At The Cultch until December 21, 2014
Posted December 11, 2014
Christmas has come early for Dylan Thomas aficionados: if you love the Welsh bard – who did not think of himself as the Welsh bard because he was a confirmed anti-nationalist – go to The Cultch before December 21 and swim in that sea of Dylan Thomas’s bubbling, tumbling, cup-runneth-overing of words, words, words. It’s pure bliss.
Welsh actor/artist/writer Bob Kingdom reprises the role he created in 1985 with the assistance of Sir Anthony Hopkins – the Sir Anthony Hopkins – who happened to see Kingdom perform the first incarnation of this solo show in a Chelsea pub. Impressed by what he saw, Hopkins offered to help Kingdom tighten up the script and direct the performance. With the encouragement of UK-based Richard Jordan of Richard Jordan Productions Ltd., Kingdom took the show on the road. This year is the centenary of Thomas’s birth; Kingdom and The Cultch celebrate it with a farewell tour of Dylan Thomas: Return Journey.
This is not so much a performance as it is an inhabiting of Dylan Thomas: the hair, the jowls, the voice (ah, that voice), the polka-dot bowtie and the ‘plimsoles’- runners, that is. If you’ve ever heard the 1952 recording of Dylan Thomas reading “A Child’s Christmas In Wales” you’ll appreciate how fully Bob Kingdom has perfected the monotone delivery, which, nevertheless, is richly sonorous and utterly mesmeric. According to Richard Jordan (who was at The Cultch on opening night), Thomas’s family helped Kingdom – who never actually met Thomas – with the tics and rather eccentric performance style.
Not only did Kingdom never meet Thomas who died in 1953 at the age of thirty-nine but Kingdom must be seventy or close to it.
Described by critics as a lyrical tour-de-force, Dylan Thomas: Return Journey is framed as a lecture/poetry reading on one of many that Thomas delivered in the USA – possibly his last. He’s not kind to his American audience, addressing them as “culture vultures”, but then he wasn’t kind to himself either when he describes himself as having a body like an “unmade bed” and looking like an “excommunicated cherub.” With those apple cheeks, it’s apt. As for T.S. Eliot, Kingdom/Thomas remarks that his name almost spells ‘toilet’ backwards.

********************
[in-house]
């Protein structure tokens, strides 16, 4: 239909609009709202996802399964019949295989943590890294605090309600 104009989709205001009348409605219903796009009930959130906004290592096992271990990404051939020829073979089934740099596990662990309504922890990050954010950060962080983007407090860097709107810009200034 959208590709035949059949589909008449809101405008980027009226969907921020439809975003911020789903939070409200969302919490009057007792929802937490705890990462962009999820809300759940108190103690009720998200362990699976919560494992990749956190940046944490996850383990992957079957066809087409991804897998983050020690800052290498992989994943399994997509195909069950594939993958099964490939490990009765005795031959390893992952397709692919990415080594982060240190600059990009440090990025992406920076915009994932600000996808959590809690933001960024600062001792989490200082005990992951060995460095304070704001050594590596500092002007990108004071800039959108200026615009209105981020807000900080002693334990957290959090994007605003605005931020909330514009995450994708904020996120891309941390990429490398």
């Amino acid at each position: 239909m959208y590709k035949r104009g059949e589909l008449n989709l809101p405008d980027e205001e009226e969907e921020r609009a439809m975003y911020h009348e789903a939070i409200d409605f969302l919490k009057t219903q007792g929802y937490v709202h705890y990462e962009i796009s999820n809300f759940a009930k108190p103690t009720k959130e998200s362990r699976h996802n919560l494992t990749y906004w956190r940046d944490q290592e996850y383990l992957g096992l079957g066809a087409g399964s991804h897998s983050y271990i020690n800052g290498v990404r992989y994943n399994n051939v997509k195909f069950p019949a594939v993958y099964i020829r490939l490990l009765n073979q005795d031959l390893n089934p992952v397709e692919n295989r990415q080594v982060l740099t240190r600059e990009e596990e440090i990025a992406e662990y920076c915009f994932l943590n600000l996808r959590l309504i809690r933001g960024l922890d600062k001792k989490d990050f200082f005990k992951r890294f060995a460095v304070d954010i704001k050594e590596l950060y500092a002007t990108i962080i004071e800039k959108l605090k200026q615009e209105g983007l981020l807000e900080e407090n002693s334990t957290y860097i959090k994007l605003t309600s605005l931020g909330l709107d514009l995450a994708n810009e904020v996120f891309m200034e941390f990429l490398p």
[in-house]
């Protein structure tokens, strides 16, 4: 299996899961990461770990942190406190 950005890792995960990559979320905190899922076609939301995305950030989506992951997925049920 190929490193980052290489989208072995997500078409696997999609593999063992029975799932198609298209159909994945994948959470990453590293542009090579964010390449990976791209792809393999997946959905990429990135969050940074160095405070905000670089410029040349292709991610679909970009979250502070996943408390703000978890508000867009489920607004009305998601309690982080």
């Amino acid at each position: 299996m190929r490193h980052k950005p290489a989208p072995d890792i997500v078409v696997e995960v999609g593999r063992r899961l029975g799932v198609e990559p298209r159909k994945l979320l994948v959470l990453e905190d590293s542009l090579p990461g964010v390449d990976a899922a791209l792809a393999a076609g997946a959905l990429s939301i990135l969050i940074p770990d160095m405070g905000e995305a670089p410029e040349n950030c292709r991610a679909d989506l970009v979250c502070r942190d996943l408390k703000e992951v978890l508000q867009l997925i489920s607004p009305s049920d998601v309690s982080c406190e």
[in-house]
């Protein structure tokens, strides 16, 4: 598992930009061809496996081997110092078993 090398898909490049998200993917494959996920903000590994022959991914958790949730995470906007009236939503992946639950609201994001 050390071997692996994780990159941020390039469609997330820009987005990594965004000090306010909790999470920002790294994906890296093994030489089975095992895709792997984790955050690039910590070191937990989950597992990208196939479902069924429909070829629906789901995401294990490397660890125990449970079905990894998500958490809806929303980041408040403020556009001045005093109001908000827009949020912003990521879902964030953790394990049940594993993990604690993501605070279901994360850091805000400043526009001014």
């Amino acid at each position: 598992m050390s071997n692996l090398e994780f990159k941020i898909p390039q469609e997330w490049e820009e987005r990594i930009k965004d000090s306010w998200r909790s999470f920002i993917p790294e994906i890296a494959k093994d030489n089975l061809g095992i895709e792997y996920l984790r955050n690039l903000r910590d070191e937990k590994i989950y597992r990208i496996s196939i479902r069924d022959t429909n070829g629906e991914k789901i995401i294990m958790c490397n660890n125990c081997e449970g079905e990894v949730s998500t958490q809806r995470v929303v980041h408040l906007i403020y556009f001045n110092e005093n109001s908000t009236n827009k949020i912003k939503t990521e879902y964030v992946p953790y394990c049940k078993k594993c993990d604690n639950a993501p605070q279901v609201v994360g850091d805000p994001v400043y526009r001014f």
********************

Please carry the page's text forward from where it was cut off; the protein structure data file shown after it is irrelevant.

A tribute to meticulous and exhaustive research, Kingdom uses only Dylan Thomas’s words gleaned from lectures, interviews, short stories, radio broadcasts, letters, etcetera. So perfectly does Kingdom slip into the skin of Thomas it’s hard not to say that “Thomas” regales us with tales of “his” boyhood. Amazingly, we do feel in the presence of the poet; we do believe that we are hearing Thomas describing a boyhood pub crawl in the ‘charabanc’ (bus) with a bunch of old geezers, one of whom sniffs, “Boys is nasty” and another of whom wants the charabanc to turn back because he has left his teeth at home. “I might want to smile,” says he. “Not you,” replies another. The old boys exit the pubs having changed to the colours of “beetroot, rhubarb and puce.”
And then, of course, there are the poems, including: And Death Shall Have No Dominion (written at the age of nineteen); Fern Hill with its extraordinary blend of childhood exuberance (“happy as the grass was green”) and melancholy (“Time held me green and dying/Though I sang in my chains like the sea”); Lament; Do Not Go Gentle Into That Good Night (written for his father); and A Child’s Christmas in Wales.
Kingdom avoids talking about the binges for which Thomas was famous; it is, after all, the poetry for which Thomas is truly celebrated.
Dylan Thomas: Return Journey is a wry, gentle, melancholy evening – a homage to a Welshman who – by choice – spoke no Welsh (only “English, BBC Third Program and pub”). What one critic refers to as Thomas’s “womb/tomb” perspective on life makes his work not only sublime but also profoundly universal.